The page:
Ocean Falls, pop. 0
Old staff housing
Meeting place at the dock
Safety first...
Our first stop was Ocean Falls, which is essentially a ghost town.  Up until 1980 the town had 5000 residents.  Then the mill closed town and they tried to bulldoze the town.  The remaining residents stood in from of the bulldozers and managed to save the downtown core, but the rest is gone.  The remaining residents (about 20 in the winter) live about 2 miles out of town in a little community called Martin Valley.  They take amazing pride in what's left of Ocean Falls though and have been working hard to preserve it.  We met Herb Carpenter, who is the unofficial mayor of the town.  He arrived in 1989 after the mill had closed and is largely the reason Ocean Falls still exists. He managed the very well maintained public dock and seems to keep everything moving in the area.  It is hard to imagine what will happen to this unique place when Herb and others like him aren't around anymore (Herb is 80...).

Elcho Harbour
Alexander Mackenzie carving; you have to use your imagination that the carvings are on the rock close to the top right
After Ocean Falls we sailed up Dean Channel to a place called Elcho Harbour.  It was one of the prettiest bays we've ever been in.  The main attraction here was visiting the place where fur trader Alexander MacKenzie ended his trans-Canada trek.  He carved his name and date into a rock on the point to commemorate the end of this trip.  Legend has it that he didn't go any further as his native guides from Bella Coola couldn't guarantee his safety against the warring Bella Bella band.  I guess he figured he was 'close enough'.  Anyway, it took some searching, but we finally found his damn rock.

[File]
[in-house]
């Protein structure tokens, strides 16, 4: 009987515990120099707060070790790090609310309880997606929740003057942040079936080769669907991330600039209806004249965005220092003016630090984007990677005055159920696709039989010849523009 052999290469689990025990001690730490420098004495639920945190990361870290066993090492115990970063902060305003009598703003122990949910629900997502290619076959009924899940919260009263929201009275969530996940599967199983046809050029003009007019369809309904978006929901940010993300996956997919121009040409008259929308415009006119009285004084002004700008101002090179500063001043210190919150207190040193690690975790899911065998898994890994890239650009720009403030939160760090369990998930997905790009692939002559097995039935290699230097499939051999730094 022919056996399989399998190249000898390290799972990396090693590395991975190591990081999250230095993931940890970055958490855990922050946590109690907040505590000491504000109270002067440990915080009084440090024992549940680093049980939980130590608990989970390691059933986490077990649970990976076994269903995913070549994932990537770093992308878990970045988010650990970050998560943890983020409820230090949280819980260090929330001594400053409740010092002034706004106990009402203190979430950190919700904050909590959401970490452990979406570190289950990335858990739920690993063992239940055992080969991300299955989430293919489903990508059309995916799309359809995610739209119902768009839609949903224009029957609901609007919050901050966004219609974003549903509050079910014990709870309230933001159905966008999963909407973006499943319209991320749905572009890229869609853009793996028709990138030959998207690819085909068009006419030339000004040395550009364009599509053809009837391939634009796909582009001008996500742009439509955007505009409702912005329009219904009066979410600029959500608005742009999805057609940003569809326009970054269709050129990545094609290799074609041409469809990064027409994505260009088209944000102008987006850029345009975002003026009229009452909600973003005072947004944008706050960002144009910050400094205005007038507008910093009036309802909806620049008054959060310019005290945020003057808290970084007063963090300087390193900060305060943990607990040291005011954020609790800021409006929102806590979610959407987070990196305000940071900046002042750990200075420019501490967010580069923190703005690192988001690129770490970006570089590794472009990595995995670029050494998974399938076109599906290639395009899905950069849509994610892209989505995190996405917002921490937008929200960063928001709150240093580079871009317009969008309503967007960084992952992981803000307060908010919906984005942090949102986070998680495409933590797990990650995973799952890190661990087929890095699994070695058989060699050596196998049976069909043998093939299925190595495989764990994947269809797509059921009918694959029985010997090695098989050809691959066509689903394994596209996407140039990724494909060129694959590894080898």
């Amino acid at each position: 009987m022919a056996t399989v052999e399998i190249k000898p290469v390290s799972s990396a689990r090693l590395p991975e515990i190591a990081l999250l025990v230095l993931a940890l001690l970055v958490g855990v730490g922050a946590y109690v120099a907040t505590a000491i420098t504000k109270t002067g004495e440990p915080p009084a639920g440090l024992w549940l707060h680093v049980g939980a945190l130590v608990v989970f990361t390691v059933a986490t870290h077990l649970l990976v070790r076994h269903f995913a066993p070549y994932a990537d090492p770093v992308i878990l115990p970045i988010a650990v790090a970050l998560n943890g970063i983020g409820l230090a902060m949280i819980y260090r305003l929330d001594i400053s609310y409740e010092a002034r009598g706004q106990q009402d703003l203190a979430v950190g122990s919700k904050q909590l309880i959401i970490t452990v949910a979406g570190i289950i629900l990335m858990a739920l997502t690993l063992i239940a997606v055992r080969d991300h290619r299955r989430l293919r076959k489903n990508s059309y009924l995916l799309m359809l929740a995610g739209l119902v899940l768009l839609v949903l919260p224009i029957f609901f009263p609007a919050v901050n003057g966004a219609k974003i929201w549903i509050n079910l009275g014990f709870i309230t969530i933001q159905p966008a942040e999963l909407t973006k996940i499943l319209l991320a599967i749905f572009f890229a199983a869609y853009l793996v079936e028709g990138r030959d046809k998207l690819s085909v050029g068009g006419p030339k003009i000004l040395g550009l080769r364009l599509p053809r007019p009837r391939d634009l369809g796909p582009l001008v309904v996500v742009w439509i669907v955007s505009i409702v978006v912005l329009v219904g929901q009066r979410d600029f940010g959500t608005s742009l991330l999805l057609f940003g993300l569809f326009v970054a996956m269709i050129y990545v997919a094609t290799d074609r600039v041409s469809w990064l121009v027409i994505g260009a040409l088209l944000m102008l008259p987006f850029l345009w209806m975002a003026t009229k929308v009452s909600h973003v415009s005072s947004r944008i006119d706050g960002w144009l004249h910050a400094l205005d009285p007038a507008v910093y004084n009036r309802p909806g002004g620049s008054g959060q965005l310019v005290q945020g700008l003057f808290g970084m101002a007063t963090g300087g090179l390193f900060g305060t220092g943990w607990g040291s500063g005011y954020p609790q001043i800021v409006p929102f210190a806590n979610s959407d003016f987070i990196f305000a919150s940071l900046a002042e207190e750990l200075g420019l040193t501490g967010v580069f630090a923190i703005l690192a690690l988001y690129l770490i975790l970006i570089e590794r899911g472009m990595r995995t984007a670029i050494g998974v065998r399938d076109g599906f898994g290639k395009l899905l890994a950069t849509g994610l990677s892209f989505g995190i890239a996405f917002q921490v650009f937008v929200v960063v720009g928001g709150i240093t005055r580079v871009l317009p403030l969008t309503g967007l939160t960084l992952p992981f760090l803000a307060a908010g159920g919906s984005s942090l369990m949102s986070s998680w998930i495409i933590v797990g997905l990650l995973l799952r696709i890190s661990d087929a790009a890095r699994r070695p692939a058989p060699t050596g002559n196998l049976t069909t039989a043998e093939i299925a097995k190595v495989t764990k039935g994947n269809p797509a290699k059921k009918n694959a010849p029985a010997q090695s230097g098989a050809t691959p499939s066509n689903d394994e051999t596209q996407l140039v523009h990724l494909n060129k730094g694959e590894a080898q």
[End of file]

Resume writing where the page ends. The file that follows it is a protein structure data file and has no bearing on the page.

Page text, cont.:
The "bath" at the hot springs
Hot springs!!
After the rock, we headed to a Eucott Bay where we enjoyed a few days soaking in the wonderful hot springs there.  It was a popular stop for locals and cruising boats, but there seemed to be an etiquette that each group got to enjoy the hot springs in solitude.  It was difficult to tear ourselves away from such a lovely spot, but the horseflies made it easier for us!  After a few days of overcast and rain showers, the sun came out on the day we were leaving, and with it came the horseflies.  We thought Roscoe Inlet was bad for flies, but it was nothing compared to this!  The horseflies waged an all out attack as we were leaving - the battle raged for a full 6 miles out of the anchorage (ie, about an hour).  All three of us were exhausted, but we stood victorious.  We then spent the next hour cleaning up the hundreds of fly bodies that littered the cockpit and deck.  Charlotte ate her fair share just to make sure they were dead.
View from the hot springs

Pacific white-sided dolphins cruising past in Burke Channel
Cathedral point anchorage

The last place we stopped was a little cove called Cathedral Point half way down Burke Channel.  The scenery around this area of the channel is truly stunning and some of the prettiest we've seen.  We were treated to 3 separate dolphin shows on the way down the channel.  The dolphins took time out of feeding to play in our bow wave - very very cool. At about 3 am we were awakedned by what sounded like a tsunami in the bay, but was in fact the dolphins herding salmon in the cove. We couldn't see them in the darkness - all we could see what the bio-luminescence they caused.  Little streaks for the salmon all around us, but streaks for the dolphins.  It was quite a fight!